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Personal Injury

Damages likely to be inadequate for victims of flawed drug tests

No amount of money can compensate for the damage caused to families ripped apart by faulty drug and alcohol testing, Toronto personal injury lawyer David Derfel tells  

The Toronto Star reports that a two-year provincial investigation into flawed drug and alcohol testing at a Toronto hospital lab found 56 families were “broken apart” after the parents’ failed tests played a significant role in decisions to remove their children from their custody.

The story quotes one mother who managed to overturn a Crown wardship order six years later but noted that she was one of only four parents to have their children returned.   

“It’s so tragic. As a father of three kids, I can’t even imagine having them taken away and not having the money, resources or knowledge to fight it to be completely powerless in the face of something so devastating and overwhelming,” says Derfel, founder and principal of Derfel Injury Lawyers.

According to the Star, a series of lawsuits involving at least 300 plaintiffs have been launched against the hospital and key players in the lab.

“No amount of money could ever compensate a parent for that experience,” Derfel says. “It does make you reflect on the differences between our system for awarding damages and what happens in the U.S., where damages could be in the tens of millions of dollars. Here, it will be much less. An award of damages will never reflect the damage caused.”

The $10-million commission made 32 recommendations designed to prevent a recurrence, including a call for legislative amendments to improve judicial education and parents’ representation. The commission found that testing was “imposed on people who were among the poorest and most vulnerable members of our society, with scant regard for due process of their rights to privacy and bodily integrity.”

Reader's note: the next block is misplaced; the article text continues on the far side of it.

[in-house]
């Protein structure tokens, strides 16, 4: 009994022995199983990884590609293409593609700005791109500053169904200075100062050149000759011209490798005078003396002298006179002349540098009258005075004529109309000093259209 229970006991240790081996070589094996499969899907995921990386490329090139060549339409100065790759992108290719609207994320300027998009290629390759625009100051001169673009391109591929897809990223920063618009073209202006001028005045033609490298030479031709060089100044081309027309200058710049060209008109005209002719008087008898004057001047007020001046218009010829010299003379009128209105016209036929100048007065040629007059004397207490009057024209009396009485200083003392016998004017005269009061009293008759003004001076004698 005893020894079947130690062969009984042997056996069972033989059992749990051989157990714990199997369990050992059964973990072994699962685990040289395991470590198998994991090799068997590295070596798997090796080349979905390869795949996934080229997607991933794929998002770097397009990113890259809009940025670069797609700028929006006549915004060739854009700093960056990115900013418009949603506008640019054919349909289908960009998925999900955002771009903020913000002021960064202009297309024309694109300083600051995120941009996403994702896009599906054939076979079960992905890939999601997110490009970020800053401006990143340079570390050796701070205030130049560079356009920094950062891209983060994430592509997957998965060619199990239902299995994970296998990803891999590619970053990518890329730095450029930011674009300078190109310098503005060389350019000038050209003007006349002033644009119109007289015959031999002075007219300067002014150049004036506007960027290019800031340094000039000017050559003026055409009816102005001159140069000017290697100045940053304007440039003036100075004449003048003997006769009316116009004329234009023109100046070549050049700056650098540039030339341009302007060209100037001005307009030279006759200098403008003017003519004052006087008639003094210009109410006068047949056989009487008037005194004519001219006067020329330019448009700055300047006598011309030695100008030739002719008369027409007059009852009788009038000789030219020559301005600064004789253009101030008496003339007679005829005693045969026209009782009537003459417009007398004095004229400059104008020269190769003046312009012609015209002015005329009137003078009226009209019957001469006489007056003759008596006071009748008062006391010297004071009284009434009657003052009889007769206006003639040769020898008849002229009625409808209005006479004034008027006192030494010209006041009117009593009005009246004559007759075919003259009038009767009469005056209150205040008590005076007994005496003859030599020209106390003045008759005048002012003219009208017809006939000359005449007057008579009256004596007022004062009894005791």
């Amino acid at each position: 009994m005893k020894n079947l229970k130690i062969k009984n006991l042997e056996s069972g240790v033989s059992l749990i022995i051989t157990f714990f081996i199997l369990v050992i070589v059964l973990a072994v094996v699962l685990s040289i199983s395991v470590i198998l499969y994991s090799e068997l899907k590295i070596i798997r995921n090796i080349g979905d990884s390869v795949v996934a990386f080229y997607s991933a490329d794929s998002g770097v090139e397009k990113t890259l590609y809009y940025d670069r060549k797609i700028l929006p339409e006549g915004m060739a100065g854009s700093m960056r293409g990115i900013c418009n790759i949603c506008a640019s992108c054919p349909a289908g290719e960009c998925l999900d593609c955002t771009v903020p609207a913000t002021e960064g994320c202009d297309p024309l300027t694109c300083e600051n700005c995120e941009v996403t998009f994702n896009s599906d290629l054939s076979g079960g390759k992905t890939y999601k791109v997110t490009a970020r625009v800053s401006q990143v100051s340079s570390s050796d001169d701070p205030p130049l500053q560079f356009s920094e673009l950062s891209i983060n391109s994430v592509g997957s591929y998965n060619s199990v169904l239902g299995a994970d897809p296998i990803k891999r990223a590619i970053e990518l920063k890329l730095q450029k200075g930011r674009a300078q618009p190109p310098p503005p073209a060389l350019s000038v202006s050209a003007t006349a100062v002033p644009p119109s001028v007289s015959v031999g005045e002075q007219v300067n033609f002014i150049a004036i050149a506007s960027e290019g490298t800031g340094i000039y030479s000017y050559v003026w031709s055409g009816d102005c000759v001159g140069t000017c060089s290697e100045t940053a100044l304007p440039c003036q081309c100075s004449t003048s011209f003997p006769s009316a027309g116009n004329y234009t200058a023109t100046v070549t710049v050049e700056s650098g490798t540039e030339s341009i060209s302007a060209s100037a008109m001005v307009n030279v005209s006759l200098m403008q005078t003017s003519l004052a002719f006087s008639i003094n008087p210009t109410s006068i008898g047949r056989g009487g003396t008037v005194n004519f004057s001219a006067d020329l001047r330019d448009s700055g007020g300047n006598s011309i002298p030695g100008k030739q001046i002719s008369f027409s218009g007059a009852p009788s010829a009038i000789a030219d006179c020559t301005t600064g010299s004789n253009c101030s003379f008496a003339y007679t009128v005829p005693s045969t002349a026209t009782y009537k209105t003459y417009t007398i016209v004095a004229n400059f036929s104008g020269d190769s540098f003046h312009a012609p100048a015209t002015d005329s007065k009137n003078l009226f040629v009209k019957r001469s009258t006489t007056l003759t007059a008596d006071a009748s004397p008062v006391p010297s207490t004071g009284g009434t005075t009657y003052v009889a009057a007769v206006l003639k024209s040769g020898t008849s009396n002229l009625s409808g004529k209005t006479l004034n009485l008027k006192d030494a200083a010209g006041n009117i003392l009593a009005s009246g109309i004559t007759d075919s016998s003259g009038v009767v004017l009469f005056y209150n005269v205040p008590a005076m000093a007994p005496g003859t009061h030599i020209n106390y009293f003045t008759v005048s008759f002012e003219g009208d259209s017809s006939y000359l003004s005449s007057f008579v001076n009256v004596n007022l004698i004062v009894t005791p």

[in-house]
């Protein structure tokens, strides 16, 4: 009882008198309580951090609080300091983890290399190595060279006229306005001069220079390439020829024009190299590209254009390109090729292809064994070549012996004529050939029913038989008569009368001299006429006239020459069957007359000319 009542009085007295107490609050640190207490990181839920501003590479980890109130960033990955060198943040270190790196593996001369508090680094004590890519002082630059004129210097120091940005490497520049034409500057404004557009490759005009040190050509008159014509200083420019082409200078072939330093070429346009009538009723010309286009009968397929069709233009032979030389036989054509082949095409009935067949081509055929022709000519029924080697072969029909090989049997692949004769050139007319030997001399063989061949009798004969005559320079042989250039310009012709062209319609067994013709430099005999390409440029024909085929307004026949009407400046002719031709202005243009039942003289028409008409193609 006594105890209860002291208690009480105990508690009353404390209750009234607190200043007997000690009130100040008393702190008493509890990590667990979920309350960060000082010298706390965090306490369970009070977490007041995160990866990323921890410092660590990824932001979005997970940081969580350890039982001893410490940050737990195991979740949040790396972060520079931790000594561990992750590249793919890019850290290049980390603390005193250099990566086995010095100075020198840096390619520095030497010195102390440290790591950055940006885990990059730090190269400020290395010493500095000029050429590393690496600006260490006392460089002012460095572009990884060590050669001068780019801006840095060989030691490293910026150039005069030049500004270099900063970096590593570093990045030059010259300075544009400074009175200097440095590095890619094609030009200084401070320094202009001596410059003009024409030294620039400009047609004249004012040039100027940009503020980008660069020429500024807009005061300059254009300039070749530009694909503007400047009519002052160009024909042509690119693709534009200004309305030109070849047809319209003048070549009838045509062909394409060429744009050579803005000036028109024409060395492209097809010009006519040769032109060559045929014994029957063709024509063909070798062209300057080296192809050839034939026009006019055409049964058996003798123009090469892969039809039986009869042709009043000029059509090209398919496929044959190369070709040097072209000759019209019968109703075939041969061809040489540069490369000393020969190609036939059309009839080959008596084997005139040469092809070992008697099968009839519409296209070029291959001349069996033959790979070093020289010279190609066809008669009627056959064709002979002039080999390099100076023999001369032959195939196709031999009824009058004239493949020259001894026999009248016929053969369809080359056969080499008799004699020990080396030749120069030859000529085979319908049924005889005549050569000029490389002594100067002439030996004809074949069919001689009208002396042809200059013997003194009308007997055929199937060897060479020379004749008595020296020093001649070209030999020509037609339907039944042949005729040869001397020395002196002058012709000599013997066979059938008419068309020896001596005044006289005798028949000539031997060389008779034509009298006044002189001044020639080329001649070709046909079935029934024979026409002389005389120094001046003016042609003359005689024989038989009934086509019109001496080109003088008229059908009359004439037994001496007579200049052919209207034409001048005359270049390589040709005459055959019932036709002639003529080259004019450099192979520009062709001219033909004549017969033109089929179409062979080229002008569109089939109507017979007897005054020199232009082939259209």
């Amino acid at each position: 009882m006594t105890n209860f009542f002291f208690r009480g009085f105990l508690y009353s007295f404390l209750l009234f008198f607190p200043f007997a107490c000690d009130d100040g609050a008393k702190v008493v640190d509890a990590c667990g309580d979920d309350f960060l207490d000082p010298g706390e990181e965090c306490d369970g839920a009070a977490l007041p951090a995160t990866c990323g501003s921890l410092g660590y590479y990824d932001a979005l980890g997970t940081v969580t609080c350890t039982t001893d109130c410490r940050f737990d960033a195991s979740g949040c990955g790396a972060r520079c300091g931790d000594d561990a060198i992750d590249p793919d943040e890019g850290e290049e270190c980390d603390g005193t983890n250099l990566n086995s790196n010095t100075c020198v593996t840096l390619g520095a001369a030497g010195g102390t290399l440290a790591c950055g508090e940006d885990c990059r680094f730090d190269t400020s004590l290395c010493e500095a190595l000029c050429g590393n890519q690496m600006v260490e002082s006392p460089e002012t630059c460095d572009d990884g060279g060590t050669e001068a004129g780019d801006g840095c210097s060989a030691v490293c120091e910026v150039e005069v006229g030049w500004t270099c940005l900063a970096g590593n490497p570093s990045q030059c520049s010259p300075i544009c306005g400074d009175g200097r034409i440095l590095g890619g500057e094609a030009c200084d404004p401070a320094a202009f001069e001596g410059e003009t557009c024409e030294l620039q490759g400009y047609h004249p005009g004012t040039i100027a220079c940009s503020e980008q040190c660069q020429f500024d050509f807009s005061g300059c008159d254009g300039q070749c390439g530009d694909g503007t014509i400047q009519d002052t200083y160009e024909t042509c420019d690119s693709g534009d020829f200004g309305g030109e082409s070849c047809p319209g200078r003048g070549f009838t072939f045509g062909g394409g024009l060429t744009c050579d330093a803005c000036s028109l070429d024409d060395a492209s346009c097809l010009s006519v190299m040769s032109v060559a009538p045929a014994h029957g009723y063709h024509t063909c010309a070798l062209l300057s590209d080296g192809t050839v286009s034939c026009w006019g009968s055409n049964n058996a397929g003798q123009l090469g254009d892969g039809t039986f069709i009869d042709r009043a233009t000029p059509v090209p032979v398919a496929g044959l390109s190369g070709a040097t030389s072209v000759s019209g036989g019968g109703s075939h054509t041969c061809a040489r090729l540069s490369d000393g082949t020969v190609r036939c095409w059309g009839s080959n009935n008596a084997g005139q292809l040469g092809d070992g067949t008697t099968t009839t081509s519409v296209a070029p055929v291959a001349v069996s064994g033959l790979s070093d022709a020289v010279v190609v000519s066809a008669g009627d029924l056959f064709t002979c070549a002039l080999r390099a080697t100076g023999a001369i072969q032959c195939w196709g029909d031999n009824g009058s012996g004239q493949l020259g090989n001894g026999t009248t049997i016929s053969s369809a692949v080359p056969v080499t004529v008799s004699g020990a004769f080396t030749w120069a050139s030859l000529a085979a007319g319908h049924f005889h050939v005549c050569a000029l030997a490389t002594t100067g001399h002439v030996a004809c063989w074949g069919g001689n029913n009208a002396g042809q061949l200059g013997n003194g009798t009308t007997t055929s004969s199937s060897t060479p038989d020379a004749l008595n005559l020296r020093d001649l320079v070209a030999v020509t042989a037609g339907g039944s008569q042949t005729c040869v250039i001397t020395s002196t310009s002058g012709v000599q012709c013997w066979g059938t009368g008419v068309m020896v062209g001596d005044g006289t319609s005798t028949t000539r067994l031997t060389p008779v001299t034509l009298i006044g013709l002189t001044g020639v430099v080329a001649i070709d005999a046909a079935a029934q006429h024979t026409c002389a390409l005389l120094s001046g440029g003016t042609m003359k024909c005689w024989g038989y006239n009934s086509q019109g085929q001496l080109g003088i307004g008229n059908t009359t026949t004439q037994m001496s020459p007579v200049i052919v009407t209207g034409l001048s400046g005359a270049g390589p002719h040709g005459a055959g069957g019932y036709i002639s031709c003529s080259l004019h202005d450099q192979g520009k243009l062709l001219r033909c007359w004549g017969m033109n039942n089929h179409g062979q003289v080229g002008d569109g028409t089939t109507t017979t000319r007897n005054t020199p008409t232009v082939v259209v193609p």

“Most of the parents who were tested were powerless to resist. They told us that they submitted to the testing under duress, in fear of losing custody of or access to their children,” says the commission report.

According to the Star, criticism of the lab first reached public attention in 2014 after a woman’s drug-related criminal convictions were overturned due to questions about the reliability of its hair testing results.   

Use of the hair test was suspended the following year, before the hospital formally apologized and the commission was launched.

Derfel says many claimants whose children were removed have a strong chance of establishing negligence against the hospital.

“Obviously there was a duty on the hospital to conduct appropriate tests. There is a direct causal link between the test results and the actions of the children’s aid societies,” he explains.

Regardless of the outcome of litigation, he says the whole episode makes a strong argument for oversight of hospitals, government agencies and other major institutions.  

“It’s important to have checks and balances because you can see how the actions can have such a devastating impact on the most vulnerable in our society,” Derfel says.

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